A walk along the small side - NANOSCIENCE
Nanotechnology is a group of emerging technologies in which the structure of matter is controlled at the nanometer scale, the scale of small numbers of atoms, to produce novel materials and devices that have useful and unique properties.
What are the Nanoscale Dimensions?
Nano- is a prefix (symbol n) in the SI system of units denoting a factor of 10−9. It is often used in prefixing time and length units encountered in electronics and computer systems, like 30 nanoseconds (symbol ns) and 100 nanometres (nm). ...
A “nanometre” (nm) equals one billionth of a metre. One human hair is about 80,000 nanometres thick. It takes ten atoms of hydrogen side-by-side to equal one nanometre. A DNA molecule is about 2.5 nm wide. A red blood cell is vast in comparison: about 5,000 nm in diameter. Everything on the nanoscale is invisible to the unaided eye and even to all but the most powerful microscopes.
Why Understanding the ‘Quantum Effects’ of Materials at Nanoscale Level is the Key to Understanding Nanotechnology
Key to understanding the unique power and potential of nanotech is that, at the nanoscale (below about 100 nanometres), a material’s properties can change dramatically - these unexpected changes are called “quantum effects.” With only a reduction in size and no change in substance, materials can exhibit new properties such as electrical conductivity, elasticity, greater strength, different colour and greater reactivity - characteristics that the very same substances do not exhibit at the micro or macro scales.
Examples of Materials Showing Different Properties at the Nanoscale Level
Carbon in the form of graphite (like pencil lead) is soft and malleable; at the nanoscale carbon can be stronger than steel and is six times lighter.
Zinc oxide is usually white and opaque; at the nanoscale it becomes transparent.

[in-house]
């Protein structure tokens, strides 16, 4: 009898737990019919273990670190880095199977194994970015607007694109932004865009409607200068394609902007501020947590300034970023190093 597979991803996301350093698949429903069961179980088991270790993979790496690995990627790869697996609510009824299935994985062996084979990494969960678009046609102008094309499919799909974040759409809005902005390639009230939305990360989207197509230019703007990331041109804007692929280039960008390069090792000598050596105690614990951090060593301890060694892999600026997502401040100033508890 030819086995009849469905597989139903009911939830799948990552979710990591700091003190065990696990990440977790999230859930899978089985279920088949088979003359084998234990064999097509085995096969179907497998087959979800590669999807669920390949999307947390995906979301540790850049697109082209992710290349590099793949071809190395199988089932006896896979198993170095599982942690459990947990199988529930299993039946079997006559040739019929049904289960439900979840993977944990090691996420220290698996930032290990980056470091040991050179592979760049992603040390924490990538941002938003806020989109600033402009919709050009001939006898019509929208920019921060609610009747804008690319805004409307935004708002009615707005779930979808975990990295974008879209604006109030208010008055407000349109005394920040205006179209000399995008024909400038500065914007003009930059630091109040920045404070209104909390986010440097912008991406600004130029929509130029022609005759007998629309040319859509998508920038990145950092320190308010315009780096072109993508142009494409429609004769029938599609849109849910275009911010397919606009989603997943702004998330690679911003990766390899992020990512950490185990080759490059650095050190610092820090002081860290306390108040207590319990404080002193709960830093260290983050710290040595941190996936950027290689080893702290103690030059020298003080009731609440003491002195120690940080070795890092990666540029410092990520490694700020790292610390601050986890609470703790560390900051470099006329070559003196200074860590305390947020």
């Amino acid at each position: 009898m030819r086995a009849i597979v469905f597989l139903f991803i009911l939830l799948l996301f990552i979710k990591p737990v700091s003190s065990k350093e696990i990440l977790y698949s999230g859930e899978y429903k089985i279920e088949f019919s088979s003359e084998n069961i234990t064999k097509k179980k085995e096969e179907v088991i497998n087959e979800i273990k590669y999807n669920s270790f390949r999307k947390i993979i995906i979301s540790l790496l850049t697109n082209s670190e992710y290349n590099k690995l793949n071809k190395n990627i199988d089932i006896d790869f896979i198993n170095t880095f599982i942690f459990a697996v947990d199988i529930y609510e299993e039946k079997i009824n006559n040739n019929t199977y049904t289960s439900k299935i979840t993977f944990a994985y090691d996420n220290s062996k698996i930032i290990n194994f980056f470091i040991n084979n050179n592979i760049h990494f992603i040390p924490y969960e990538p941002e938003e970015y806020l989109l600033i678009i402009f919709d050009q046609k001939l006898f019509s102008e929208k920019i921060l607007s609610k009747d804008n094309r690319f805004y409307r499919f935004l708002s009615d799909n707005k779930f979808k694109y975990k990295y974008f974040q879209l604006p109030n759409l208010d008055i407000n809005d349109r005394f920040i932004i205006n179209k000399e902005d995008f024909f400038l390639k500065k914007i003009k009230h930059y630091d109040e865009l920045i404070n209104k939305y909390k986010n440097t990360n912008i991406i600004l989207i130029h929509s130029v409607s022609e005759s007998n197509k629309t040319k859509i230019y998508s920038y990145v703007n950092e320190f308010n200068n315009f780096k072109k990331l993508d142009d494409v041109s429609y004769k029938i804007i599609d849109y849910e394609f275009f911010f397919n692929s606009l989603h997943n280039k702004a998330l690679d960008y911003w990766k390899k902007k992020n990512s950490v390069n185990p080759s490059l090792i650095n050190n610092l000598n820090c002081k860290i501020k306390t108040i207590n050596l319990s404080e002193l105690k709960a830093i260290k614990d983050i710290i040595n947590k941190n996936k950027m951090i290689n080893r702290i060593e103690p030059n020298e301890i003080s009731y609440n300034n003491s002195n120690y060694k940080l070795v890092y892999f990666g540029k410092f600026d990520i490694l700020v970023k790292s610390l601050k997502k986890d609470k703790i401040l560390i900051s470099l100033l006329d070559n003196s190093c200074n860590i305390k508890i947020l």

Aluminum - the material of soft drink cans - can spontaneously combust at the nanoscale and could be used in rocket fuel.
Creating Novel Materials and Refining Existing Materials Using Nanotechnology MethodsScientists are exploiting property changes at the nanoscale to create new materials and modify existing ones. Companies are now manufacturing nanoparticles (i.e. chemical elements or compounds less than 100 nm in size) that are used in hundreds of commercial products. Nanotech’s “raw materials” are the chemical elements of the Periodic Table - the building blocks of everything - both living and non-living.Industry Applications for Nanomaterials and Nanotechnology MethodsResearchers are employing nanotech to make faster computers; cell-specific drugs; powerful new chemical catalysts (used in the processing of petroleum); sensors monitoring everything from crops to crooks to customers; stronger, lighter, smarter, more durable materials, etc. Nanoscale technologies are poised to become the strategic platform for global control of manufacturing, food, agriculture and health in the immediate years ahead.
Nanomedicine may be defined as the monitoring, repair, construction and control of human biological systems at the molecular level, using engineered nanodevices and nanostructures.
Basic nanostructured materials, engineered enzymes, and the many products of biotechnology will be enormously useful in near-term medical applications.